You can use these strategies to help kids navigate difficult situations involving drugs and alcohol. (Use the drop-down arrows to read more):

The bottom line up front: Your opinions matter to your child. Even when it might not seem that way. 

Remind your kids that you expect them not to use alcohol or other drugs, and be clear about these expectations. If your kids see you drinking alcohol or using other substances, it’s a good time to explain how their developing brain would be affected by substance use. If you think this conversation will bring up painful memories from your own childhood, it’s ok to talk with a trusted adult friend or confidant first about your feelings and how to best share your past with your child in a meaningful way.

Have a conversation with your kids about how to respond to offers from peers or others to drink or use other drugs with specific responses can help prepare adolescents. Responses such as, “No thanks, I have a game,” or “Nope, but I’ll take a water,” can help them manage difficult social situations. Even let them blame you. “My parents are strict, I can’t.”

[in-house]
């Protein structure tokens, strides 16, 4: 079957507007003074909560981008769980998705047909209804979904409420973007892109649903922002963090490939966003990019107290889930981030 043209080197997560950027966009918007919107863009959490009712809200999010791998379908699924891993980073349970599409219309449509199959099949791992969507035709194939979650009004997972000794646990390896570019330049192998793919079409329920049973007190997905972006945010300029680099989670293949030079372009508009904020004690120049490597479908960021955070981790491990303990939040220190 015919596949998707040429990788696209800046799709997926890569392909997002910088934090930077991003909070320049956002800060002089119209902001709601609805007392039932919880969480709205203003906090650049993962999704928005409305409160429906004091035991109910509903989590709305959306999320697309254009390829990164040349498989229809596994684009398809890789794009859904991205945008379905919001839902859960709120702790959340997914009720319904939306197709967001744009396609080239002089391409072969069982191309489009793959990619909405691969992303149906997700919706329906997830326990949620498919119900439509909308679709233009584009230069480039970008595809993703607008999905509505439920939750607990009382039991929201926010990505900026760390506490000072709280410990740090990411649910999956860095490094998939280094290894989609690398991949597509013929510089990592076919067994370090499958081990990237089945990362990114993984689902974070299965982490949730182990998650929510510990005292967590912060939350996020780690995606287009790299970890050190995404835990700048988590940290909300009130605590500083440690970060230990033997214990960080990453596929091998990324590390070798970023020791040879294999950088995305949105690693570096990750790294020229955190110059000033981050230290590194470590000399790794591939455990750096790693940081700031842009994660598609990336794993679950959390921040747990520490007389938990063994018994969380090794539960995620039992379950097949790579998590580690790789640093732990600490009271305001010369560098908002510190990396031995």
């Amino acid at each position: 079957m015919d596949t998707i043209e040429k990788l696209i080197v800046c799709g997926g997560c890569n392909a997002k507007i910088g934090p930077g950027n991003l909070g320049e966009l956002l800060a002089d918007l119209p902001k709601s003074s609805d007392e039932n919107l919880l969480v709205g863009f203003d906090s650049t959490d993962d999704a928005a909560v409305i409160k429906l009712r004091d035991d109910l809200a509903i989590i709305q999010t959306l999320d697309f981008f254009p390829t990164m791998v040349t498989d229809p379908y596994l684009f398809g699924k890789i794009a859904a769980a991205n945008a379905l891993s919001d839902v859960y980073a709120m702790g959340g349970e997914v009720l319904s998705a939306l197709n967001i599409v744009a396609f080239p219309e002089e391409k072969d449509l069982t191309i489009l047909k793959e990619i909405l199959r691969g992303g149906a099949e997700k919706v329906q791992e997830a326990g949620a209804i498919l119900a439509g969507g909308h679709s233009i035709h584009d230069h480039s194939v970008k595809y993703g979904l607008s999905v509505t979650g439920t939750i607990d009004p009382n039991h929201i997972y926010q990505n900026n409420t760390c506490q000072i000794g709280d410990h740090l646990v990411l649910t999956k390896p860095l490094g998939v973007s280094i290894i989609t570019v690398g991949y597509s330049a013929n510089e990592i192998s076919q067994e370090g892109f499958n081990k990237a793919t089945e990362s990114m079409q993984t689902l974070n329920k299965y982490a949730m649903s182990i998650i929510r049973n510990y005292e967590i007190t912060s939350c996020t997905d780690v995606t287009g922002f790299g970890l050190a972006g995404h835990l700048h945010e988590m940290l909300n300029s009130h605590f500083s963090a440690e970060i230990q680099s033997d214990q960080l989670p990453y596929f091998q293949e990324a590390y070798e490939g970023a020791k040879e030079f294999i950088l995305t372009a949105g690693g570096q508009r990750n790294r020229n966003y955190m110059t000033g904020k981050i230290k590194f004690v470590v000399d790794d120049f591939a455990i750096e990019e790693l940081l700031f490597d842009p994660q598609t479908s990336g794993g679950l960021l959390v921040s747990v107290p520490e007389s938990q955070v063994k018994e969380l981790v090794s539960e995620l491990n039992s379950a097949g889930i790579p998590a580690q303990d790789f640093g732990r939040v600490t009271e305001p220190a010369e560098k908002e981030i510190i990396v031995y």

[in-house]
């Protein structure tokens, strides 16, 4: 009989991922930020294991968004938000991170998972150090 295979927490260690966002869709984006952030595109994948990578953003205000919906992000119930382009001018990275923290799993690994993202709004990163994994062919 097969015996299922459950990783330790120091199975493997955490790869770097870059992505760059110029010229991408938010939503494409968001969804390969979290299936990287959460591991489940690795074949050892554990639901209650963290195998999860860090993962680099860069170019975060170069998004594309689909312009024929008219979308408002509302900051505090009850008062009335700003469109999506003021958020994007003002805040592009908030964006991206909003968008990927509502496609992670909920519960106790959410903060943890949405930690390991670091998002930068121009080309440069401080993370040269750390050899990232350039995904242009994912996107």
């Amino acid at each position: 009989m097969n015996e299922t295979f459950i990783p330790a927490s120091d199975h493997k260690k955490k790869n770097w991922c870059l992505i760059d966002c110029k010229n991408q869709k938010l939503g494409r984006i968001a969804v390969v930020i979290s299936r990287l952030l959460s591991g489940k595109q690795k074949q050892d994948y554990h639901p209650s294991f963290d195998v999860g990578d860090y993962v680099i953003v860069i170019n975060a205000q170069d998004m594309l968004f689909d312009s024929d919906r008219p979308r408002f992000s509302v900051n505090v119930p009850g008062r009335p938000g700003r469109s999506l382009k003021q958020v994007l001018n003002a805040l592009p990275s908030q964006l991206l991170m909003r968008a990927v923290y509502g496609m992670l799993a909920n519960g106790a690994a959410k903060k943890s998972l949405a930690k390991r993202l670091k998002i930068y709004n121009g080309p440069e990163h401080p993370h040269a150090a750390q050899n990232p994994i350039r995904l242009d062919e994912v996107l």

Refusal Skills by Category
SimpleNo, thanks.
DeclarativeNo, I don’t drink
No, I don’t do drugs.
ExcusesNot tonight, I have a big game.
No, my parents are strict.
No, I’m the designated driver.
AlternativesNo, but can I grab a water?
No, but let’s (insert alternative activity)
ReversalNo, why are you messing with that crap?
No, I thought we were friends?

Pressure from peers can be difficult for adolescents to navigate.– whether it’s being at a party with alcohol, in a car with someone drinking or using drugs, or in other risky situations with peers. Setting up an escape plan beforehand can help your teen exit difficult situations.

Start a conversation with your teen about peer pressure and difficult scenarios. Build together an escape plan, a secret code that they can text a parent or caregiver to be immediately picked up by an adult and exit the situation. Some have called this an X strategy, and text an X to a parent. Others have decided on a code word or emoji that signifies they need help with their exit plan, whether sushi, or pineapple or another agreed on message.

Let them know that if they feel uncomfortable for any reason in a situation, they have a way out.

It’s understandable to think that kids would be safer doing something if we are there to monitor them, but this doesn’t extend to substance use.